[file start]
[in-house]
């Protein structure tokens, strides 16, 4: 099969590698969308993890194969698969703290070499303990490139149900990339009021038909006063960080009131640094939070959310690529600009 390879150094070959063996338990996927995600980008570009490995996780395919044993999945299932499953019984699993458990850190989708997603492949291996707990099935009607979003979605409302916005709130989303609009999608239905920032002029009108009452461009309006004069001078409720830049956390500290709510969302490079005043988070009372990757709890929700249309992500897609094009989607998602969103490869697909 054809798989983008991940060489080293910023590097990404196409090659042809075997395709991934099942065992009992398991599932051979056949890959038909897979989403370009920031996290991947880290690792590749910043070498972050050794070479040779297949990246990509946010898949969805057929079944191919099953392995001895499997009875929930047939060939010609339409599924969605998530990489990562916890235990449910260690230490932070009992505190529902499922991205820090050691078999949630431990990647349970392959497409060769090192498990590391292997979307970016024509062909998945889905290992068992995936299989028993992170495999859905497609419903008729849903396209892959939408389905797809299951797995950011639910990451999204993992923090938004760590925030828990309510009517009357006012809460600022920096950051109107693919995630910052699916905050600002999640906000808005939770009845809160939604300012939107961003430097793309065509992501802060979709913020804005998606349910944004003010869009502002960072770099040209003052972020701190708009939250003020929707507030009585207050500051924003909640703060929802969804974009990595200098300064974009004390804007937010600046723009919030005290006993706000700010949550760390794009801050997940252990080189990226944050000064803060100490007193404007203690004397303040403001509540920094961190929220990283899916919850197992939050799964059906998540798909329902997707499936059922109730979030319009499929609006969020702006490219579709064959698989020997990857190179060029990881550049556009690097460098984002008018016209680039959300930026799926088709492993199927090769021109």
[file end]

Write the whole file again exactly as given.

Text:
[in-house]
């Protein structure tokens, strides 16, 4: 099969590698969308993890194969698969703290070499303990490139149900990339009021038909006063960080009131640094939070959310690529600009 390879150094070959063996338990996927995600980008570009490995996780395919044993999945299932499953019984699993458990850190989708997603492949291996707990099935009607979003979605409302916005709130989303609009999608239905920032002029009108009452461009309006004069001078409720830049956390500290709510969302490079005043988070009372990757709890929700249309992500897609094009989607998602969103490869697909 054809798989983008991940060489080293910023590097990404196409090659042809075997395709991934099942065992009992398991599932051979056949890959038909897979989403370009920031996290991947880290690792590749910043070498972050050794070479040779297949990246990509946010898949969805057929079944191919099953392995001895499997009875929930047939060939010609339409599924969605998530990489990562916890235990449910260690230490932070009992505190529902499922991205820090050691078999949630431990990647349970392959497409060769090192498990590391292997979307970016024509062909998945889905290992068992995936299989028993992170495999859905497609419903008729849903396209892959939408389905797809299951797995950011639910990451999204993992923090938004760590925030828990309510009517009357006012809460600022920096950051109107693919995630910052699916905050600002999640906000808005939770009845809160939604300012939107961003430097793309065509992501802060979709913020804005998606349910944004003010869009502002960072770099040209003052972020701190708009939250003020929707507030009585207050500051924003909640703060929802969804974009990595200098300064974009004390804007937010600046723009919030005290006993706000700010949550760390794009801050997940252990080189990226944050000064803060100490007193404007203690004397303040403001509540920094961190929220990283899916919850197992939050799964059906998540798909329902997707499936059922109730979030319009499929609006969020702006490219579709064959698989020997990857190179060029990881550049556009690097460098984002008018016209680039959300930026799926088709492993199927090769021109």